Cinema in the early years of the 21st Century has experienced something of an existential crisis. Terms such as ‘TV-like’ or ‘television-esque’ were once intended as insults; now, in a period most commentators consider a new ‘golden age of television’ – a Don Draper here, a Walter White there – that is no longer the case. So, if television has evolved to a point where it is no longer considered an inferior art form, what does this mean for cinema?
The shifting relationship between Betty (Naomi Watts) and Rita (Laura Harring) is at the heart of Mulholland Drive (Credit: Alamy)
Perhaps it is no coincidence that David Lynch’s mind-bending mystery-drama Mullholland Drive has been named by BBC Culture’s critics’ poll as the best film of the century so far. Its very roots lie in television: the film began as a failed TV pilot and was salvaged into feature-length format.
Mulholland Drive is a brilliant commentary on Hollywood’s machinations
Mulholland Drive’s own troubled history, and the studio politics and power plays depicted by Lynch in the film itself, hardly feel like coincidences. Under its dream-like veneer, Mulholland Drive is a brilliant commentary on Hollywood’s machinations, at least partly informed by its own woes.
Beginning life during the development of Lynch’s cult TV show Twin Peaks, the director eventually pitched an idea for Mulholland Drive as a series in 1998. He was given a green light by US cable network ABC, which hoped to replicate the success of the director’s small-town mystery serial.
ABC was unimpressed with the first episode, which they considered slowly paced and drawn out – 37 minutes too long to fit into a conventional TV timeslot. They also objected to several things captured in the shoot, including an extreme close-up of dog excrement. In early 2000 Lynch managed to rescue the project by agreeing to turn Mulholland Drive into a feature film, equipped with a budget twice the original size.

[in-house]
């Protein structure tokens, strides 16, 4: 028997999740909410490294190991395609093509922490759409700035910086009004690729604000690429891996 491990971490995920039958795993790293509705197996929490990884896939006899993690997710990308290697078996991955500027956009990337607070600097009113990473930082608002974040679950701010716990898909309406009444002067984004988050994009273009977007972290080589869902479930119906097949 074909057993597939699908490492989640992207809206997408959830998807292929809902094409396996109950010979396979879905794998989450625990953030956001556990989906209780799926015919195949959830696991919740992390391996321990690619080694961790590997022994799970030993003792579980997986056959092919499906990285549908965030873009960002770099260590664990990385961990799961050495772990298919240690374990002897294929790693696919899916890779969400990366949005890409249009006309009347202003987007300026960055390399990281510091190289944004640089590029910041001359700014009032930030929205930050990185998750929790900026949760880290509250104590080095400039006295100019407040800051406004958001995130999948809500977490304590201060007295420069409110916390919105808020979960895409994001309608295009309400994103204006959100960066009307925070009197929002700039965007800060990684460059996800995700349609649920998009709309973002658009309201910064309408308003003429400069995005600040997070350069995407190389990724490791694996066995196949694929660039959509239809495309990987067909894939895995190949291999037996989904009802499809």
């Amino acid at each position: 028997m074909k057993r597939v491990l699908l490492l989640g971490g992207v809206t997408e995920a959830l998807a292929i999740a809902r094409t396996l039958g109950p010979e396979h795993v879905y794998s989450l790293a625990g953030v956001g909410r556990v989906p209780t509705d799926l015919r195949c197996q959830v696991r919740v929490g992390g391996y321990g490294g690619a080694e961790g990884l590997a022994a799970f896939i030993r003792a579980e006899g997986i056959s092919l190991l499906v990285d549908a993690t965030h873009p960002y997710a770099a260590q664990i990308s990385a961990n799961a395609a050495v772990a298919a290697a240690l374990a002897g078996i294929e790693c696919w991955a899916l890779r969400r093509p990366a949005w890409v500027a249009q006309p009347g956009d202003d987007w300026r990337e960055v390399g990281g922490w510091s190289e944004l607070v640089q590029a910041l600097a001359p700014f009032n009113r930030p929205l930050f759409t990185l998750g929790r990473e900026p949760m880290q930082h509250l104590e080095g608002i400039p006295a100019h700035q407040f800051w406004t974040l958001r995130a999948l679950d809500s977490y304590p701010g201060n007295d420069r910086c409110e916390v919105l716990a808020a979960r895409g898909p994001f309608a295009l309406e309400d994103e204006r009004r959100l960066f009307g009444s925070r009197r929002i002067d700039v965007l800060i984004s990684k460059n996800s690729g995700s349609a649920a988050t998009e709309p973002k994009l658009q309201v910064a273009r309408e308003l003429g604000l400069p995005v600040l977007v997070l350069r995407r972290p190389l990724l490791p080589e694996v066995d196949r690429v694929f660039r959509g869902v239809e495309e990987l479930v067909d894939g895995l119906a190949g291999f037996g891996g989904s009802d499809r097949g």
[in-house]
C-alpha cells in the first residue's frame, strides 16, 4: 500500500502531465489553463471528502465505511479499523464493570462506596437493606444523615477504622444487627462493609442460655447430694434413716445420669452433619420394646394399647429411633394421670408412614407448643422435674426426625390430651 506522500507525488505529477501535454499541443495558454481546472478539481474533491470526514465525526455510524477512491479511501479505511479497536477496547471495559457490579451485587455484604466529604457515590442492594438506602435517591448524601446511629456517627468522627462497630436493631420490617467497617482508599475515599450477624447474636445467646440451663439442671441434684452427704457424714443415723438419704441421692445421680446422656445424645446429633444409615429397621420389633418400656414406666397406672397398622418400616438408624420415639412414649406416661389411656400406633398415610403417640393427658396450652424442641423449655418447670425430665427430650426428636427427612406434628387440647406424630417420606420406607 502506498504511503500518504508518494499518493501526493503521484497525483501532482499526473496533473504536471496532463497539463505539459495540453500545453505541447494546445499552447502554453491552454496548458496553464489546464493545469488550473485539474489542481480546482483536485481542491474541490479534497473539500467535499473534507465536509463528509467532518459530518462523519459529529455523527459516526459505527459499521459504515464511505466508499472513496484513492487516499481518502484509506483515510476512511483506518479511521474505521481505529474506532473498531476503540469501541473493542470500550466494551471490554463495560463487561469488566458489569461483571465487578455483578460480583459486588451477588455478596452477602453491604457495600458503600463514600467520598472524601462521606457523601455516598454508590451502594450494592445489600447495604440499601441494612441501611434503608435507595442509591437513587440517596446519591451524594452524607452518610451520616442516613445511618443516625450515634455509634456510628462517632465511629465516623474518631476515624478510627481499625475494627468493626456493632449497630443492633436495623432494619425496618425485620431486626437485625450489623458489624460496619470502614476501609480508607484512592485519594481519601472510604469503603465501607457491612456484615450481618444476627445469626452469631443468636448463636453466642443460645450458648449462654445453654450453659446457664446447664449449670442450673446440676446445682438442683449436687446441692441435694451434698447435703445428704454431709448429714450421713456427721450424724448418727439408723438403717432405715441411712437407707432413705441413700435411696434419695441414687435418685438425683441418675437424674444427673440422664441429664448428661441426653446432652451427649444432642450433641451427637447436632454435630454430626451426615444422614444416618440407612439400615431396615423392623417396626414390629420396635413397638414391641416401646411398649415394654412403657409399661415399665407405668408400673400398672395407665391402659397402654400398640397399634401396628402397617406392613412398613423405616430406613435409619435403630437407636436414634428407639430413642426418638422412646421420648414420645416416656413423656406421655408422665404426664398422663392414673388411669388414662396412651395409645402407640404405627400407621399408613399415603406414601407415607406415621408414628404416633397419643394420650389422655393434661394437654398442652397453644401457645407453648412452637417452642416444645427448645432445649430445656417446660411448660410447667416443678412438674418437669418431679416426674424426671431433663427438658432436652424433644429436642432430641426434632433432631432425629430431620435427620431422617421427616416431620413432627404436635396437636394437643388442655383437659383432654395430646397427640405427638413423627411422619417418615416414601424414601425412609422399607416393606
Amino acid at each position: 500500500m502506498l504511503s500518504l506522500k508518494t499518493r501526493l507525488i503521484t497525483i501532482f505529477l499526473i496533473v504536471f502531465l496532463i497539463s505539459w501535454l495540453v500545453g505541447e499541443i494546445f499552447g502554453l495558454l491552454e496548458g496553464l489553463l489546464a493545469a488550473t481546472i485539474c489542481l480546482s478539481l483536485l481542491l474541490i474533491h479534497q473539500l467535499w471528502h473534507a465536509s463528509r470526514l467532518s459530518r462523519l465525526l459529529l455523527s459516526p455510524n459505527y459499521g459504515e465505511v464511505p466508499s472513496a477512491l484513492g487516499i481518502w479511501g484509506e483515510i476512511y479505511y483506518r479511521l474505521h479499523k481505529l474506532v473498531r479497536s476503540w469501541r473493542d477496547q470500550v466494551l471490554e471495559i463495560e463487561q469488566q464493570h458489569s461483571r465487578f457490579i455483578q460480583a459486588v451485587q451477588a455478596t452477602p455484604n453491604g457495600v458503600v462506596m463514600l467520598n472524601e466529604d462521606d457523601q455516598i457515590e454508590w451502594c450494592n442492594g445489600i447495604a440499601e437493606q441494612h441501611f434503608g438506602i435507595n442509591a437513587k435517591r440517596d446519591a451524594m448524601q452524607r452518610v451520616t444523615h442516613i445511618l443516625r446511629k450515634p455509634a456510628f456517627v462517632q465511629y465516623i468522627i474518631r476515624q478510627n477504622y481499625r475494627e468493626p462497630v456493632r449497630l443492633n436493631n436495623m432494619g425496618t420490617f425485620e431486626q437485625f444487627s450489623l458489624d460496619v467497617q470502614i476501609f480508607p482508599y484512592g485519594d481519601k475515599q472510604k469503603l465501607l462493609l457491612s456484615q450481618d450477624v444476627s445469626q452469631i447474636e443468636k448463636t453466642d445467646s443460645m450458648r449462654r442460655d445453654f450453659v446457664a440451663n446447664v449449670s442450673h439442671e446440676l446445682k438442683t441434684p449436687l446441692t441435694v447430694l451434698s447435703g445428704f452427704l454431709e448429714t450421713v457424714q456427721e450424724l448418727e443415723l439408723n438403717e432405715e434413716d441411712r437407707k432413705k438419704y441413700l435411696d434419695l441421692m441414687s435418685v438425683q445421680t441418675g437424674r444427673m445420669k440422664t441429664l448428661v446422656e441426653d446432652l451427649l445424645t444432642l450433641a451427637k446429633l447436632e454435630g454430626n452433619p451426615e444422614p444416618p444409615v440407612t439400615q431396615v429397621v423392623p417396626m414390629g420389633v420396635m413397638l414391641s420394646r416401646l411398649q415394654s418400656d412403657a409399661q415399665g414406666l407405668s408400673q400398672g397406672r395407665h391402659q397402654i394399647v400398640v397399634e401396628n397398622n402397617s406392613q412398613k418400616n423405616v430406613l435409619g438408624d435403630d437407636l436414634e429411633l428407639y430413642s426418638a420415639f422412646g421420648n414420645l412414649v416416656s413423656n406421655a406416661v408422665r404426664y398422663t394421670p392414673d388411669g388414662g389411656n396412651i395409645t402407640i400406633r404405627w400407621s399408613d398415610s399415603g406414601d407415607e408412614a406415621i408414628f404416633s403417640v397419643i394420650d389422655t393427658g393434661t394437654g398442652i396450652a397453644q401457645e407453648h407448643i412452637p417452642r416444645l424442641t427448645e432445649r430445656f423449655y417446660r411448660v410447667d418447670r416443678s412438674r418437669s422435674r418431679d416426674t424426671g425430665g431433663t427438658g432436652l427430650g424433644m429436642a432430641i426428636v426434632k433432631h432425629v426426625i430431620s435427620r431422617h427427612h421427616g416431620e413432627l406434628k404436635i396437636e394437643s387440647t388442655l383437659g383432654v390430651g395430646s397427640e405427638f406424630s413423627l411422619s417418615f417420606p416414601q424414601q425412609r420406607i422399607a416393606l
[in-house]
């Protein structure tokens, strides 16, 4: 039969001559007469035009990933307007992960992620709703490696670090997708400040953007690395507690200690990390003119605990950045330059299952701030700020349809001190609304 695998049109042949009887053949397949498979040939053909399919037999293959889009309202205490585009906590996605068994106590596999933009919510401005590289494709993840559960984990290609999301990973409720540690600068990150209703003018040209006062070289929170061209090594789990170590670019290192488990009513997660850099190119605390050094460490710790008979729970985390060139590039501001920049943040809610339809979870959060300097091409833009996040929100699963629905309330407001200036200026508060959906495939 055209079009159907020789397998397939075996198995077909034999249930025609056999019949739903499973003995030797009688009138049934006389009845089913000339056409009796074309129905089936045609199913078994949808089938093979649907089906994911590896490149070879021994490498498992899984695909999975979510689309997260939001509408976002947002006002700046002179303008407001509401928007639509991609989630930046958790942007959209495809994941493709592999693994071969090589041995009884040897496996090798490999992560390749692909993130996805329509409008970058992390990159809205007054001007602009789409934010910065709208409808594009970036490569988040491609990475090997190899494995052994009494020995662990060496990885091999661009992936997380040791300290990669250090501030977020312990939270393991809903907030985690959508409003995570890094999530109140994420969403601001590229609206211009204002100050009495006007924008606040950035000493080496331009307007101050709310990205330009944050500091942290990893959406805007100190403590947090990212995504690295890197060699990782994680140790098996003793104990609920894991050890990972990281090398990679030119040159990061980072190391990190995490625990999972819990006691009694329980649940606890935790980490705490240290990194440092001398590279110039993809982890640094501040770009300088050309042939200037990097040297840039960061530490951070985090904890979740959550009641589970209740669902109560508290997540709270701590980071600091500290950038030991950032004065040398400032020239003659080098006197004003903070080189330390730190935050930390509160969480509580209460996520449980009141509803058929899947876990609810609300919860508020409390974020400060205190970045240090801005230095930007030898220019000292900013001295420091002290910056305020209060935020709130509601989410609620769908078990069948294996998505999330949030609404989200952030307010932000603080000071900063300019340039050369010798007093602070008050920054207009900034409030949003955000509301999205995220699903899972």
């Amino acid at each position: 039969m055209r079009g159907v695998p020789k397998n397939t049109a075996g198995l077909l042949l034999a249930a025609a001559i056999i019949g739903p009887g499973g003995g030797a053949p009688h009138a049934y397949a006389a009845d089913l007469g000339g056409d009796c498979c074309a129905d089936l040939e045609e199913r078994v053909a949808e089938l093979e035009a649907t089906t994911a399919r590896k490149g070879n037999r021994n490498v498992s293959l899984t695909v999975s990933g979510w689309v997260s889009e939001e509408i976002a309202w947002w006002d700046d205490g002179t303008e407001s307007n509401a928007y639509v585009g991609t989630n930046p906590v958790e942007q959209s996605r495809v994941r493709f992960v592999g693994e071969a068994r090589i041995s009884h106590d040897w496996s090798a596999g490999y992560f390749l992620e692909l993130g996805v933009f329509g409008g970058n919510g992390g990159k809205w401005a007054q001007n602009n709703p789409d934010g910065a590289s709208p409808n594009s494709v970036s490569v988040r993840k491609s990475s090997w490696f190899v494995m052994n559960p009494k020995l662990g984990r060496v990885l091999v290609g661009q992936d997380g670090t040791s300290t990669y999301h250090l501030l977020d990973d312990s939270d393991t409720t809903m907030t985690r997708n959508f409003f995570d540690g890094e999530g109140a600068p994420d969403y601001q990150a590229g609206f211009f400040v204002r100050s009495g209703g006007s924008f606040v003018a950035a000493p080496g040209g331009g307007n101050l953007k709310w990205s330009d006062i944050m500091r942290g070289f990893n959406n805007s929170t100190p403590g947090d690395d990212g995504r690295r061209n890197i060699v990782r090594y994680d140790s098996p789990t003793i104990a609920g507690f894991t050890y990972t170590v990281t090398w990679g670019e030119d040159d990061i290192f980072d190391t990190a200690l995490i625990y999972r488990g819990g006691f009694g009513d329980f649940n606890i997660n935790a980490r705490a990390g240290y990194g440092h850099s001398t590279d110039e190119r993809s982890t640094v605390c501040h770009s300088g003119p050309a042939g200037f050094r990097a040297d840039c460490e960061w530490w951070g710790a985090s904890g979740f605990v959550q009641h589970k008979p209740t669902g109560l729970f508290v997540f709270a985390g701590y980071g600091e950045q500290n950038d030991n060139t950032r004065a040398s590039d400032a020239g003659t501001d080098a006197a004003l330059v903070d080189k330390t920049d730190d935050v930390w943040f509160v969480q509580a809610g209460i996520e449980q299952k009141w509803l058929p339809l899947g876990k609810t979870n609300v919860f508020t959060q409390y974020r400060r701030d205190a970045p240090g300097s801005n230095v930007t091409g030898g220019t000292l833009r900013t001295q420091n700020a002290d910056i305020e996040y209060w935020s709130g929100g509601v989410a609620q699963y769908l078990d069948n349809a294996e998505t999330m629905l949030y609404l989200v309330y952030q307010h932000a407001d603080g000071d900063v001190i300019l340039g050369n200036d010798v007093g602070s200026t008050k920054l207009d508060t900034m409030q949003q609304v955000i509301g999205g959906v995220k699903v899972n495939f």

David Lynch gives instructions to Laura Harring and Justin Theroux on the set of Mulholland Drive (Credit: United Archives GMbH: Alamy)
One of several small, shady characters is the mysterious Mr Roque (Michael J Anderson) who appears to control Hollywood from a wheelchair in his shadowy office. One of the plotlines involves a hotshot director (Justin Theroux) who is bullied into casting a leading actress the powers that be want for his new picture, but he doesn’t.
Infusing Mulholland Drive with pointed, perhaps pessimistic commentary about market forces in Hollywood, but also cramming it full of beguiling images, Lynch created a very appealing package for critics. They could get lost in the dream-like ambience of it while being engaged in an intellectual exercise deeply critical of the commercial realities of filmmaking: a sort of backhanded valentine to Tinsel Town.
Interpretation of dreams
The closest character Mulholland Drive has to a protagonist is Betty Elms (Naomi Watts), a cheerful, aspiring actress who arrives in town looking for work. The happy-go-lucky smile will eventually be wiped off her face. Betty meets dark-haired, doe-eyed beauty Rita (Laura Harring) who stumbles down Mulholland Drive after surviving a car accident. The experience has left her an amnesiac.
The amnesiac character ‘Rita’ gives herself that name after noticing a poster for the film Gilda, which starred Rita Hayworth (Credit: Alamy)
Rita doesn’t know her own name. In fact, she calls herself “Rita” only after looking at a poster for an old Rita Hayworth film, Gilda, from 1946. Her quest to uncover information about her past, coupled with Betty’s journey to land work as an actress, takes place among a tapestry of other stories, which play out like vignettes, some lasting only a scene or two.